Where to Start?

An email in:

Dear Mr. Covel,

My name is Andrew [Name]. I’m a law student from Ireland and I’m very interested in getting involved in the investment/trading environment. I’ve been an avid follower of everything financial since a young age, but I’ve only come about actually using my own finances in the past while. My problem is I am unsure about what direction to proceed in. As a student I only have limited funds with which to work with. I would appreciate any advice or opinions about how to progress in such a direction.

Also I am interested in a career in finance, particularly in the investment side of things. I would greatly appreciate any input or advice you can offer at this time. I do realise you do preach the trend following system as a main line but I do realise you do keep up to the date with the comings and goings of the financial world. My biggest concern id trying to figure what state the financial world will be come in say four to five years, and I do appreciate ant follow up to my concerns.

Thank you for your time and I hope to hear from you soon.

Thank you again for your time,
Andrew [Name]

Andrew, first steps? And it won’t cost you much at all, have you read my 4 books and seen my film? Also read the book Linchpin by Seth Godin. Our future conversations become much better if I know your foundation.

5 thoughts on “Where to Start?

  1. Andrew, I know you didn’t ask my opinion, but I have a bit of experience. After you read Michael’s books/documentary, you won’t want to join the financial world. You’ll be frustrated by their fundamentalist views.

    My advice: If you don’t have enough money to trade, do whatever you can to save enough (whatever “enough” is). And, if you’re serious about becoming a champion trader, get Michael’s course. It’ll cost you about 1/2 percent what you’ll end up spending for law school.

    I echo Michael on Seth Godin’s book “Linchpin”. The days of getting a grad degree then getting a cushy job with Goldman Sachs are coming to an end. You have to make your own way.

  2. Michael, these kind of emails makes me wonder if you could consider a new book about successful traders with no career in a bank, not fund managers, etc … simply private guys trading their own account for a living. Afterall this would goes hand in hand with the intriguing premise in The Complete TurtleTrader.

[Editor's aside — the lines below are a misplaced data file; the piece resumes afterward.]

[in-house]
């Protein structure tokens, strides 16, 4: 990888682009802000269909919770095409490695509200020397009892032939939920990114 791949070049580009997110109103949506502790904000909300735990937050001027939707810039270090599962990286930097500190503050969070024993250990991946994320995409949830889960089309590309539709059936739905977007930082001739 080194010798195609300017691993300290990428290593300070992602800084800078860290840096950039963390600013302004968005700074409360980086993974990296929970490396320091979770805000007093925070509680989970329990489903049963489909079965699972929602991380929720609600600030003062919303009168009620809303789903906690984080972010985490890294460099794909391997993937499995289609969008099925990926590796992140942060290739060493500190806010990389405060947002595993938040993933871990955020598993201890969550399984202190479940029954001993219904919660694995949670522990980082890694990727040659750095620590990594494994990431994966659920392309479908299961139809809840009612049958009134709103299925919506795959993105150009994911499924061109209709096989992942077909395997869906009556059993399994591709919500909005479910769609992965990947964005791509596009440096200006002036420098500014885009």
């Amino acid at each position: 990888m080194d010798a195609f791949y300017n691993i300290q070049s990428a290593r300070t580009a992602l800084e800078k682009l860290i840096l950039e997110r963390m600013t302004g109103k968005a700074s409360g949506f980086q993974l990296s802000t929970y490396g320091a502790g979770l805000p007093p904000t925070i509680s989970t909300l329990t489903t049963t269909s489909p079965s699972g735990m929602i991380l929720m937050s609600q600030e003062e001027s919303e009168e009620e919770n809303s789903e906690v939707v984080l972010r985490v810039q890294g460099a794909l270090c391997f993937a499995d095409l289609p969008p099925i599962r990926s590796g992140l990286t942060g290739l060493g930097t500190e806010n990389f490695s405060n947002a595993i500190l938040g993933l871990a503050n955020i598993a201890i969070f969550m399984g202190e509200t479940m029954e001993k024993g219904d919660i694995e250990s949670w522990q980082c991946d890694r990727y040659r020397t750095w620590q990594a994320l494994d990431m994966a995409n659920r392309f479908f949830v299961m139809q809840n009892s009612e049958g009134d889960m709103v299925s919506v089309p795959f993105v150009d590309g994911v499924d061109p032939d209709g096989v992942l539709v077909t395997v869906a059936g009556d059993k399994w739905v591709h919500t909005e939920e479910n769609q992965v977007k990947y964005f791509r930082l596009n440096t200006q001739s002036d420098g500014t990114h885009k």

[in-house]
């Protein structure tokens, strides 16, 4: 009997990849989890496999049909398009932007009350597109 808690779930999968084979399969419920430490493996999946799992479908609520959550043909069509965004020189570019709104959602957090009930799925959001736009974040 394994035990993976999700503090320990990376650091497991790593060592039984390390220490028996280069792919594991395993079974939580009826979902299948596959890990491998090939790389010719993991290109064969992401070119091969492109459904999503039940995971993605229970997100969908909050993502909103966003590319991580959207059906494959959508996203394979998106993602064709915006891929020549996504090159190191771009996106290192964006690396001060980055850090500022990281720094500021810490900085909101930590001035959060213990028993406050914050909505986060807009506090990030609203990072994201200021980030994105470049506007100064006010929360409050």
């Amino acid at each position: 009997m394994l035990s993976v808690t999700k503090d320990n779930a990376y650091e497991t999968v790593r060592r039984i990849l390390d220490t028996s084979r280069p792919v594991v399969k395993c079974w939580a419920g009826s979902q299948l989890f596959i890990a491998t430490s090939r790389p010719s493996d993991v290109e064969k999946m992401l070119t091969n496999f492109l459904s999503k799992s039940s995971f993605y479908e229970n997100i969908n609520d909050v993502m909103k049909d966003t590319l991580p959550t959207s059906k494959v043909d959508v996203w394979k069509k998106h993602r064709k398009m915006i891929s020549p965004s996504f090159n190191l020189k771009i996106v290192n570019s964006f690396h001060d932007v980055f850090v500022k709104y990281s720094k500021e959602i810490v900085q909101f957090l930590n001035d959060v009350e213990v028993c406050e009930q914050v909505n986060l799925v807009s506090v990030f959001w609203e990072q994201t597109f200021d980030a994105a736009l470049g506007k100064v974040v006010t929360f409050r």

3. @ Paul

    Excellent idea! Basically Michael could expand the chapters he wrote in TF on TF traders into a more detailed account of how they — and others out there — got to where they are…especially the ones who fly under the radar and are achieving results that blow the attention-getters out of the water.

    And my two cents for Andrew…Finish your law degree; take the highest paying job you can get; work your ass off; invest for yourself using the principles Micael teaches; get rich enough to tell “funny-mental” fund wannabe managers to pick any appropriate part of your anatomy to kiss if they come a calling.

  4. Investing is like golf. If you want to become a good golfer you have to practice more than you play, and you have to love to practice. Also, before you start to play golf,you need to find a professional to make sure you start with the proper guidance. Every new investor should start with the book “Trend Following” I consider myself a good trader, but I have been practicing in real time for over 40 years. I am willing to share that practice with anyone, if they are willing to work at this investment game. I also became a pretty good golfer because I loved to practice. Unfortunately,when I started in 1948 I could not afford a pro, I could hardly afford to buy golf balls. But later in life I was hitting around 400 balls a day which became my un-doing. I degenerated a disc in my neck and had to quit golf. But I say that I perfected that game because I pared our course and had two holes in one. I am still practicing investing. And like golf I find that most investors are not willing to practice,and maybe that’s because they dona’t like practice. Michael says that few people become successful traders, I say, very few. I keep trying to introduce people to market timing (Trend Following) and every once in awhile I find someone who “Get’s It”. Like Michael, I keep trying.

  5. @ Jim

    Excellent advice, Jim. I agree.

    If you calmly and methodically practise your golf swing and make all the mechanics repeatable and predictable, your score will drop and you’ll be a better golfer. If you change the mechanics on every shot, you’re not going to do well.

    Just like trading?

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